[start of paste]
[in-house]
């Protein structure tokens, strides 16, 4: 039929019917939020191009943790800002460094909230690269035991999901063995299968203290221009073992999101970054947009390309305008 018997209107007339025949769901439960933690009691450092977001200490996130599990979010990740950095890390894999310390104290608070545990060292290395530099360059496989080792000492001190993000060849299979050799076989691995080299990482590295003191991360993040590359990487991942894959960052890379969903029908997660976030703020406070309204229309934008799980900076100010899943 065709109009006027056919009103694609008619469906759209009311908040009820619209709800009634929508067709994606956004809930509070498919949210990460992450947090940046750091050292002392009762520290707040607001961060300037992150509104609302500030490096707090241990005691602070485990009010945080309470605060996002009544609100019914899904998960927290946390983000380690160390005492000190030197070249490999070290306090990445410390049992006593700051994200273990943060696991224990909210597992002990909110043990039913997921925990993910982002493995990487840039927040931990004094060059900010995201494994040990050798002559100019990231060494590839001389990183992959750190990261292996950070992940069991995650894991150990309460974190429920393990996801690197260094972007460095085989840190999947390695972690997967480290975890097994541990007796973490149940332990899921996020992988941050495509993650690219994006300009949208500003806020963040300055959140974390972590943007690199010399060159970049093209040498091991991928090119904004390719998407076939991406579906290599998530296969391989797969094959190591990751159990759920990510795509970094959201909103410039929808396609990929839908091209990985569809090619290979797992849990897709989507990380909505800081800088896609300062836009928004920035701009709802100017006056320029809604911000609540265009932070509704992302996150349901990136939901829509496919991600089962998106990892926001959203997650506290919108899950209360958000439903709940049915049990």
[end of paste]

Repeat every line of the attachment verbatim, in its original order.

[in-house]
């Protein structure tokens, strides 16, 4: 039929019917939020191009943790800002460094909230690269035991999901063995299968203290221009073992999101970054947009390309305008 018997209107007339025949769901439960933690009691450092977001200490996130599990979010990740950095890390894999310390104290608070545990060292290395530099360059496989080792000492001190993000060849299979050799076989691995080299990482590295003191991360993040590359990487991942894959960052890379969903029908997660976030703020406070309204229309934008799980900076100010899943 065709109009006027056919009103694609008619469906759209009311908040009820619209709800009634929508067709994606956004809930509070498919949210990460992450947090940046750091050292002392009762520290707040607001961060300037992150509104609302500030490096707090241990005691602070485990009010945080309470605060996002009544609100019914899904998960927290946390983000380690160390005492000190030197070249490999070290306090990445410390049992006593700051994200273990943060696991224990909210597992002990909110043990039913997921925990993910982002493995990487840039927040931990004094060059900010995201494994040990050798002559100019990231060494590839001389990183992959750190990261292996950070992940069991995650894991150990309460974190429920393990996801690197260094972007460095085989840190999947390695972690997967480290975890097994541990007796973490149940332990899921996020992988941050495509993650690219994006300009949208500003806020963040300055959140974390972590943007690199010399060159970049093209040498091991991928090119904004390719998407076939991406579906290599998530296969391989797969094959190591990751159990759920990510795509970094959201909103410039929808396609990929839908091209990985569809090619290979797992849990897709989507990380909505800081800088896609300062836009928004920035701009709802100017006056320029809604911000609540265009932070509704992302996150349901990136939901829509496919991600089962998106990892926001959203997650506290919108899950209360958000439903709940049915049990």